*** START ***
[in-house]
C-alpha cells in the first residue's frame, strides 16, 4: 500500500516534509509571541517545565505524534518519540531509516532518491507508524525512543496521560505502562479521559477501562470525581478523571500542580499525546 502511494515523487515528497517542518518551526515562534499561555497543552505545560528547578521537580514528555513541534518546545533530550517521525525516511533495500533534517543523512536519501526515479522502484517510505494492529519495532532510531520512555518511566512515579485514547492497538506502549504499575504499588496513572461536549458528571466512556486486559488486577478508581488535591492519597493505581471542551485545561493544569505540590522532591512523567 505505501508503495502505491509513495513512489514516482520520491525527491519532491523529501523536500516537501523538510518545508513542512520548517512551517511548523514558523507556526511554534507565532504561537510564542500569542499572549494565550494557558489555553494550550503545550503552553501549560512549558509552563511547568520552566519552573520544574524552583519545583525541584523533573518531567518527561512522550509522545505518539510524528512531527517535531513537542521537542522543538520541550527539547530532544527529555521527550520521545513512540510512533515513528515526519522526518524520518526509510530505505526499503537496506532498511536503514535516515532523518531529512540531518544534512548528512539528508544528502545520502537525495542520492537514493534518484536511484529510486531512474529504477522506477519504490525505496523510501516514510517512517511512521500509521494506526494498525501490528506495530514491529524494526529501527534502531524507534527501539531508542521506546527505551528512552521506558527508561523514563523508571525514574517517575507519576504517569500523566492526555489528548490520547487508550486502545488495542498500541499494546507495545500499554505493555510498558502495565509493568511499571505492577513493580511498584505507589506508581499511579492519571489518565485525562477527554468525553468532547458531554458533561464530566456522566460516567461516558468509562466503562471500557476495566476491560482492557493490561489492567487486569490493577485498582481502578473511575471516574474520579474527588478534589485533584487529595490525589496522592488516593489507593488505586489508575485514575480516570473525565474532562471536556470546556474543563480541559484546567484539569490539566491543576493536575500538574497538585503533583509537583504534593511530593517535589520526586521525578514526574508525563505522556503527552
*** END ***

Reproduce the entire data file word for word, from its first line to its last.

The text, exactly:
[in-house]
C-alpha cells in the first residue's frame, strides 16, 4: 500500500516534509509571541517545565505524534518519540531509516532518491507508524525512543496521560505502562479521559477501562470525581478523571500542580499525546 502511494515523487515528497517542518518551526515562534499561555497543552505545560528547578521537580514528555513541534518546545533530550517521525525516511533495500533534517543523512536519501526515479522502484517510505494492529519495532532510531520512555518511566512515579485514547492497538506502549504499575504499588496513572461536549458528571466512556486486559488486577478508581488535591492519597493505581471542551485545561493544569505540590522532591512523567 505505501508503495502505491509513495513512489514516482520520491525527491519532491523529501523536500516537501523538510518545508513542512520548517512551517511548523514558523507556526511554534507565532504561537510564542500569542499572549494565550494557558489555553494550550503545550503552553501549560512549558509552563511547568520552566519552573520544574524552583519545583525541584523533573518531567518527561512522550509522545505518539510524528512531527517535531513537542521537542522543538520541550527539547530532544527529555521527550520521545513512540510512533515513528515526519522526518524520518526509510530505505526499503537496506532498511536503514535516515532523518531529512540531518544534512548528512539528508544528502545520502537525495542520492537514493534518484536511484529510486531512474529504477522506477519504490525505496523510501516514510517512517511512521500509521494506526494498525501490528506495530514491529524494526529501527534502531524507534527501539531508542521506546527505551528512552521506558527508561523514563523508571525514574517517575507519576504517569500523566492526555489528548490520547487508550486502545488495542498500541499494546507495545500499554505493555510498558502495565509493568511499571505492577513493580511498584505507589506508581499511579492519571489518565485525562477527554468525553468532547458531554458533561464530566456522566460516567461516558468509562466503562471500557476495566476491560482492557493490561489492567487486569490493577485498582481502578473511575471516574474520579474527588478534589485533584487529595490525589496522592488516593489507593488505586489508575485514575480516570473525565474532562471536556470546556474543563480541559484546567484539569490539566491543576493536575500538574497538585503533583509537583504534593511530593517535589520526586521525578514526574508525563505522556503527552